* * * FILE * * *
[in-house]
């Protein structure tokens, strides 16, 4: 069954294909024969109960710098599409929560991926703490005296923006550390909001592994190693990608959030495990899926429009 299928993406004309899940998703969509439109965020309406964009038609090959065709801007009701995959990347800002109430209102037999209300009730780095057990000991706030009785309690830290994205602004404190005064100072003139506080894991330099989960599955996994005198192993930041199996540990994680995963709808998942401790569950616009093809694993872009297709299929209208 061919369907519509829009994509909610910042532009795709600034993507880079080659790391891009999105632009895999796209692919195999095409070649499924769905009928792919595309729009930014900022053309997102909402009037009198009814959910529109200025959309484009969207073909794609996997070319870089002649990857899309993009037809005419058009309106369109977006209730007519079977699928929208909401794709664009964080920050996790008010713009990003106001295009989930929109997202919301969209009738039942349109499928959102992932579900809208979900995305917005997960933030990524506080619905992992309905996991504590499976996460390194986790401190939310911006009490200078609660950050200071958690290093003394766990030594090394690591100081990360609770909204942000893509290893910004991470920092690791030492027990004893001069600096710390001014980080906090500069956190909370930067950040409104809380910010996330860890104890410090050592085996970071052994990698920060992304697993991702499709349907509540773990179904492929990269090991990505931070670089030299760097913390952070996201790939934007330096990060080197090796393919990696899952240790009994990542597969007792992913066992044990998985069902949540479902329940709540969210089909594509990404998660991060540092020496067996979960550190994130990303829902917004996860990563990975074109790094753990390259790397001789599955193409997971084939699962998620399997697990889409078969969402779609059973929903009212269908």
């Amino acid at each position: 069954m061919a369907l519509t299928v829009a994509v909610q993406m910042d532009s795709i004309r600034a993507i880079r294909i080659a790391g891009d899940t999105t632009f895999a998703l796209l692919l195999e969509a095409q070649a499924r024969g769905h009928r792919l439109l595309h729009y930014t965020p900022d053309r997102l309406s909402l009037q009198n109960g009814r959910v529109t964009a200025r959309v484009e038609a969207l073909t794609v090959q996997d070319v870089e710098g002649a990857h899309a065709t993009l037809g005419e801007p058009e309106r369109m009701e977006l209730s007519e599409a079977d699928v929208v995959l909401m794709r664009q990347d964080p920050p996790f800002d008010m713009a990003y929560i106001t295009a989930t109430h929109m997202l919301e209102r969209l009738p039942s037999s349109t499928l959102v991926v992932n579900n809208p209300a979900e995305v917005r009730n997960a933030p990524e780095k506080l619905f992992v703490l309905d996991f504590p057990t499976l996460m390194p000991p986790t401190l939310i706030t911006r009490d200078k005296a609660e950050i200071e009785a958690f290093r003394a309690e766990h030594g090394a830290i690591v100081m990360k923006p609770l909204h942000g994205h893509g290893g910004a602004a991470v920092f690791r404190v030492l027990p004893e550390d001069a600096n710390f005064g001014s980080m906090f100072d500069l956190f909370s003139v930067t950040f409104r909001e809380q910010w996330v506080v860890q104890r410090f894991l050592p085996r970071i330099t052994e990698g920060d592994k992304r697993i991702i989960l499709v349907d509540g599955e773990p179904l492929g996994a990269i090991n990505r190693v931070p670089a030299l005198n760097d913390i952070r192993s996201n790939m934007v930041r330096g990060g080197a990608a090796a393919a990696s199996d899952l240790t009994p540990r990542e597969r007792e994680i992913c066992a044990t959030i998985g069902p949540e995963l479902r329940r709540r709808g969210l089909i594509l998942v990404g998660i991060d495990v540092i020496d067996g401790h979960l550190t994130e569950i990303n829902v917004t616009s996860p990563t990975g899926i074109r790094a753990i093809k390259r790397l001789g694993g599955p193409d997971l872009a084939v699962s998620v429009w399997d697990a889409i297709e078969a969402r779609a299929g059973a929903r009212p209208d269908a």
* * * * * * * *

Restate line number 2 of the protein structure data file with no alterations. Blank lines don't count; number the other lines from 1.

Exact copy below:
């Protein structure tokens, strides 16, 4: 069954294909024969109960710098599409929560991926703490005296923006550390909001592994190693990608959030495990899926429009 299928993406004309899940998703969509439109965020309406964009038609090959065709801007009701995959990347800002109430209102037999209300009730780095057990000991706030009785309690830290994205602004404190005064100072003139506080894991330099989960599955996994005198192993930041199996540990994680995963709808998942401790569950616009093809694993872009297709299929209208 061919369907519509829009994509909610910042532009795709600034993507880079080659790391891009999105632009895999796209692919195999095409070649499924769905009928792919595309729009930014900022053309997102909402009037009198009814959910529109200025959309484009969207073909794609996997070319870089002649990857899309993009037809005419058009309106369109977006209730007519079977699928929208909401794709664009964080920050996790008010713009990003106001295009989930929109997202919301969209009738039942349109499928959102992932579900809208979900995305917005997960933030990524506080619905992992309905996991504590499976996460390194986790401190939310911006009490200078609660950050200071958690290093003394766990030594090394690591100081990360609770909204942000893509290893910004991470920092690791030492027990004893001069600096710390001014980080906090500069956190909370930067950040409104809380910010996330860890104890410090050592085996970071052994990698920060992304697993991702499709349907509540773990179904492929990269090991990505931070670089030299760097913390952070996201790939934007330096990060080197090796393919990696899952240790009994990542597969007792992913066992044990998985069902949540479902329940709540969210089909594509990404998660991060540092020496067996979960550190994130990303829902917004996860990563990975074109790094753990390259790397001789599955193409997971084939699962998620399997697990889409078969969402779609059973929903009212269908």